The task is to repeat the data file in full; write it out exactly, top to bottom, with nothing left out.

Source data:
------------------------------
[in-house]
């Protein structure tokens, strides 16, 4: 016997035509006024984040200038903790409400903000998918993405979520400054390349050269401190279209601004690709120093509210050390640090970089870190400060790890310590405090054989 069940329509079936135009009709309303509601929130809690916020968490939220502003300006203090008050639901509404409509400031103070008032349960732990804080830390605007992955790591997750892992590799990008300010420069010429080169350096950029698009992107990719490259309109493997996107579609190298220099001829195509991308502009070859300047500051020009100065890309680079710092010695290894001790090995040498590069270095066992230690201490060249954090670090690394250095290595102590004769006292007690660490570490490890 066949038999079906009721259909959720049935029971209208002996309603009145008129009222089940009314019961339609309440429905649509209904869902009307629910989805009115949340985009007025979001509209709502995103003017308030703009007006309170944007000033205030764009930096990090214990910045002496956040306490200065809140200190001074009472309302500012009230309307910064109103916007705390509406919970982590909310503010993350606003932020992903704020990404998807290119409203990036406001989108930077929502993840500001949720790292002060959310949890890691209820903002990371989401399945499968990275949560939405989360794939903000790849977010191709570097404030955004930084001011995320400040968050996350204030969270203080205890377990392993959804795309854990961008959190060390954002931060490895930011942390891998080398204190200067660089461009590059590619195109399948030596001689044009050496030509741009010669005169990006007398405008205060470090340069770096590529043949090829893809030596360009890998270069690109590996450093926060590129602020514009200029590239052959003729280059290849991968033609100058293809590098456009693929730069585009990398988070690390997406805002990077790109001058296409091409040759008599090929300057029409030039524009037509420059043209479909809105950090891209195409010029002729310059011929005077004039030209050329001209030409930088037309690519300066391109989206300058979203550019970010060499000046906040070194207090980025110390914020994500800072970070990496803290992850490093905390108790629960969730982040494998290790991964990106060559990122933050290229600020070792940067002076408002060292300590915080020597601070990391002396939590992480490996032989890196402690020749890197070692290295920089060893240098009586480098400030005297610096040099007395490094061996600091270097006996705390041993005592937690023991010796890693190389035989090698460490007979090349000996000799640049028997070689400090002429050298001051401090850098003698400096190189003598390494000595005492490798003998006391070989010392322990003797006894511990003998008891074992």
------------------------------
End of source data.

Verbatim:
[in-house]
């Protein structure tokens, strides 16, 4: 016997035509006024984040200038903790409400903000998918993405979520400054390349050269401190279209601004690709120093509210050390640090970089870190400060790890310590405090054989 069940329509079936135009009709309303509601929130809690916020968490939220502003300006203090008050639901509404409509400031103070008032349960732990804080830390605007992955790591997750892992590799990008300010420069010429080169350096950029698009992107990719490259309109493997996107579609190298220099001829195509991308502009070859300047500051020009100065890309680079710092010695290894001790090995040498590069270095066992230690201490060249954090670090690394250095290595102590004769006292007690660490570490490890 066949038999079906009721259909959720049935029971209208002996309603009145008129009222089940009314019961339609309440429905649509209904869902009307629910989805009115949340985009007025979001509209709502995103003017308030703009007006309170944007000033205030764009930096990090214990910045002496956040306490200065809140200190001074009472309302500012009230309307910064109103916007705390509406919970982590909310503010993350606003932020992903704020990404998807290119409203990036406001989108930077929502993840500001949720790292002060959310949890890691209820903002990371989401399945499968990275949560939405989360794939903000790849977010191709570097404030955004930084001011995320400040968050996350204030969270203080205890377990392993959804795309854990961008959190060390954002931060490895930011942390891998080398204190200067660089461009590059590619195109399948030596001689044009050496030509741009010669005169990006007398405008205060470090340069770096590529043949090829893809030596360009890998270069690109590996450093926060590129602020514009200029590239052959003729280059290849991968033609100058293809590098456009693929730069585009990398988070690390997406805002990077790109001058296409091409040759008599090929300057029409030039524009037509420059043209479909809105950090891209195409010029002729310059011929005077004039030209050329001209030409930088037309690519300066391109989206300058979203550019970010060499000046906040070194207090980025110390914020994500800072970070990496803290992850490093905390108790629960969730982040494998290790991964990106060559990122933050290229600020070792940067002076408002060292300590915080020597601070990391002396939590992480490996032989890196402690020749890197070692290295920089060893240098009586480098400030005297610096040099007395490094061996600091270097006996705390041993005592937690023991010796890693190389035989090698460490007979090349000996000799640049028997070689400090002429050298001051401090850098003698400096190189003598390494000595005492490798003998006391070989010392322990003797006894511990003998008891074992």